The de Havilland DH. In addition to the type's principal use for ab-initio training, the Second World War saw RAF Tiger Moths operating in other capacities, including maritime surveillance and defensive anti-invasion preparations; some aircraft were even outfitted to function as armed light bombers.
The Tiger Moth remained in service with the RAF until it was succeeded and replaced by the de Havilland Chipmunk during the early s. Many of the military surplus aircraft subsequently entered into civil operation. Many nations have used the Tiger Moth in both military and civil applications, and it remains in widespread use as a recreational aircraft in several countries.
It is still occasionally used as a primary training aircraft, particularly for those pilots wanting to gain experience before moving on to other tailwheel aircraft. Many Tiger Moths are now employed by various companies offering trial lesson experiences. The de Havilland Moth club, founded in , is now an owners' association offering a mutual club and technical support. Among the reasons for which de Havilland came to pursue development of the Tiger Moth was the personal dissatisfaction of Geoffrey de Havilland , the company's owner and founder, who sought to produce a light aircraft superior to two of his previous designs, the de Havilland Humming Bird and de Havilland DH.
The starting point for the Tiger Moth was, in fact, the successful Gypsy Tiger.
This prototype, a low-wing monoplane , was initially a modification of the standard Gypsy Tiger; it later became the first aircraft to be referred to as the Tiger Moth.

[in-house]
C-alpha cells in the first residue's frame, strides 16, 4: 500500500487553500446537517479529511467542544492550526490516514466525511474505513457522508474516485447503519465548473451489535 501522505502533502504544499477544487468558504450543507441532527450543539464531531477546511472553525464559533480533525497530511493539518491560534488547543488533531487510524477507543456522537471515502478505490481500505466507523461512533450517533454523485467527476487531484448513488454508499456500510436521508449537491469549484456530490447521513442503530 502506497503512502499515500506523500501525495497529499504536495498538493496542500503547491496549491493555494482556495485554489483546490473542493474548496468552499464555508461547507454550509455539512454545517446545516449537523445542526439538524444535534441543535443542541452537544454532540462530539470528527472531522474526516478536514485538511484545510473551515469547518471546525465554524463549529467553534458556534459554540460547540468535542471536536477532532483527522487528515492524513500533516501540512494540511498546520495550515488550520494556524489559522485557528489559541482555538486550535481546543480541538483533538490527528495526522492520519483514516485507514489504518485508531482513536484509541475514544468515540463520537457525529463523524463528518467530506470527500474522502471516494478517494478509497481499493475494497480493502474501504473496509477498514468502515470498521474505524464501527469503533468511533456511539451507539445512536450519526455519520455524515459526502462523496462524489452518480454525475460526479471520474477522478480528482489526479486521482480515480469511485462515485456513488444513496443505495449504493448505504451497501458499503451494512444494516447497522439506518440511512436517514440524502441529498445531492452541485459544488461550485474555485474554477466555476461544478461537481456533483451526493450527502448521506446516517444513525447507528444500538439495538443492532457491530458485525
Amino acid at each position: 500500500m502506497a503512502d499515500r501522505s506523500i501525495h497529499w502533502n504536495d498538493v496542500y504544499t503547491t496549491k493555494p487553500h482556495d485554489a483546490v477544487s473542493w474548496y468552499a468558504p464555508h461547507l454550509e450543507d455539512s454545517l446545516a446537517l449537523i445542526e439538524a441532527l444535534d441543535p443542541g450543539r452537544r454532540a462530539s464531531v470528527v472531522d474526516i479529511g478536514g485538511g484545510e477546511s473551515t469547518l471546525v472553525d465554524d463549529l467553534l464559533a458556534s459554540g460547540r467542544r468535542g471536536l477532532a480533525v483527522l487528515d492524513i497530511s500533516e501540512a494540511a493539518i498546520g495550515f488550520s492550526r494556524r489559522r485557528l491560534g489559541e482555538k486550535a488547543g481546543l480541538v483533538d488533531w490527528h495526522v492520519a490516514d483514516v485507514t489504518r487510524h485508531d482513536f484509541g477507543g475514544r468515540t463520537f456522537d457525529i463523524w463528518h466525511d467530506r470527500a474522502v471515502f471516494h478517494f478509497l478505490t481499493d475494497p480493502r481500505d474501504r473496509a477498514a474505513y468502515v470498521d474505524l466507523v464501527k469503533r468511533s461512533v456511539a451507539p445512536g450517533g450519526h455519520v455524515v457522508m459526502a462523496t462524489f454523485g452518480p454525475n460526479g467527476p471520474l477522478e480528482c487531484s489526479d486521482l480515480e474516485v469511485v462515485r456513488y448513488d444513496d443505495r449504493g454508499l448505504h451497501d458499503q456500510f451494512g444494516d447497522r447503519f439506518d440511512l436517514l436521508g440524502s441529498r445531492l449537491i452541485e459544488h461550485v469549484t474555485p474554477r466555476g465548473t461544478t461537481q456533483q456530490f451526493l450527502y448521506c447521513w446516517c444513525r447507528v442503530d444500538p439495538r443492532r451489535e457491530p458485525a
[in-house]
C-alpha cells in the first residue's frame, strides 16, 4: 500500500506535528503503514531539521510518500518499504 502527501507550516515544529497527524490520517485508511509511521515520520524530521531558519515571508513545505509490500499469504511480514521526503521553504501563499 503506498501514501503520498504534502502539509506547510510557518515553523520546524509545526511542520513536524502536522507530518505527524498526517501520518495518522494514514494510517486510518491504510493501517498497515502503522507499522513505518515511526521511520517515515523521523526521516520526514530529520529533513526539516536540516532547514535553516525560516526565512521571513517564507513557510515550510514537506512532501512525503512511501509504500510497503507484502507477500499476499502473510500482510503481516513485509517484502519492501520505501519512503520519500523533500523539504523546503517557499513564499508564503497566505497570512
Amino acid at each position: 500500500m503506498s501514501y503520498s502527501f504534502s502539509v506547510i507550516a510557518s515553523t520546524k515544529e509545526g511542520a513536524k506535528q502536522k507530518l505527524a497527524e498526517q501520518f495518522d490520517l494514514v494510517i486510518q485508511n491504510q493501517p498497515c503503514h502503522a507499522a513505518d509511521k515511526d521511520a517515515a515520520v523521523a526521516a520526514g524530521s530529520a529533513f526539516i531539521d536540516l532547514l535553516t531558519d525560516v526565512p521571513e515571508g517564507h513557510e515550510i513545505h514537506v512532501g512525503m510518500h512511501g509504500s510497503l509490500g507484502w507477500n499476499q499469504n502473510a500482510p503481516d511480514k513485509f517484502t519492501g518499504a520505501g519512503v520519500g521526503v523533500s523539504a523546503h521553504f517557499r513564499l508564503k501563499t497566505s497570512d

Jackson, development of the standard Tiger Moth version from the monoplane prototype had proceeded relatively straightforward after this point. The DH. A single prototype, designated the DH. One of the main changes made from the preceding Moth series was necessitated by a desire to improve access to the front cockpit since the training requirement specified that the front seat occupant had to be able to escape easily, especially when wearing a parachute.
The solution adopted was to shift the upper wing forward but sweep the wings back to maintain the centre of lift. The Tiger Moth quickly became a commercial success, and various models were exported to more than 25 air forces of various nations.
At one point the flow of orders for the Tiger Moth effectively occupied almost the entirety of de Havilland's capacity to manufacture aircraft, and little capacity could be spared to accommodate domestic customers. In late 50 Tiger Moths of a more refined design, sometimes referred to as the Tiger Moth II , were delivered to the RAF; these aircraft saw the adoption of the de Havilland Gipsy Major engine, capable of generating HP, and the use of plywood decking on the rear fuselage in place of traditional fabric covering the stringers.
After the gradual rate of acceleration of Tiger Moth manufacturing had reached the point where production capacity finally became able to exceed the demands from military customers alone.
de Havilland Tiger Moth
Overseas manufacturing of the type commenced in , the first such overseas builder being de Havilland Canada at its facility in Downsview , Toronto , Ontario. In addition the cockpit had a large sliding canopy fitted along with exhaust -based heating; various alternative undercarriage arrangements were also offered.
Additional overseas manufacturing activity also occurred, most of which took place during wartime. It was developed principally to be used by private touring customers as well as for pilot instruction for both military and civil operators.
One distinctive characteristic of the Tiger Moth design is its differential aileron control setup. The ailerons on the lower wing only on a Tiger Moth are operated by an externally mounted circular bellcrank, which lies flush with the lower wing's fabric undersurface covering.
This results in an aileron control system operating with barely any travel down at all on the wing on the outside of the turn, while the aileron on the inside travels a large amount upwards to counteract adverse yaw. From the outset the Tiger Moth proved to be an ideal trainer, simple and cheap to own and maintain, although control movements required a positive and sure hand as there was a slowness to control inputs.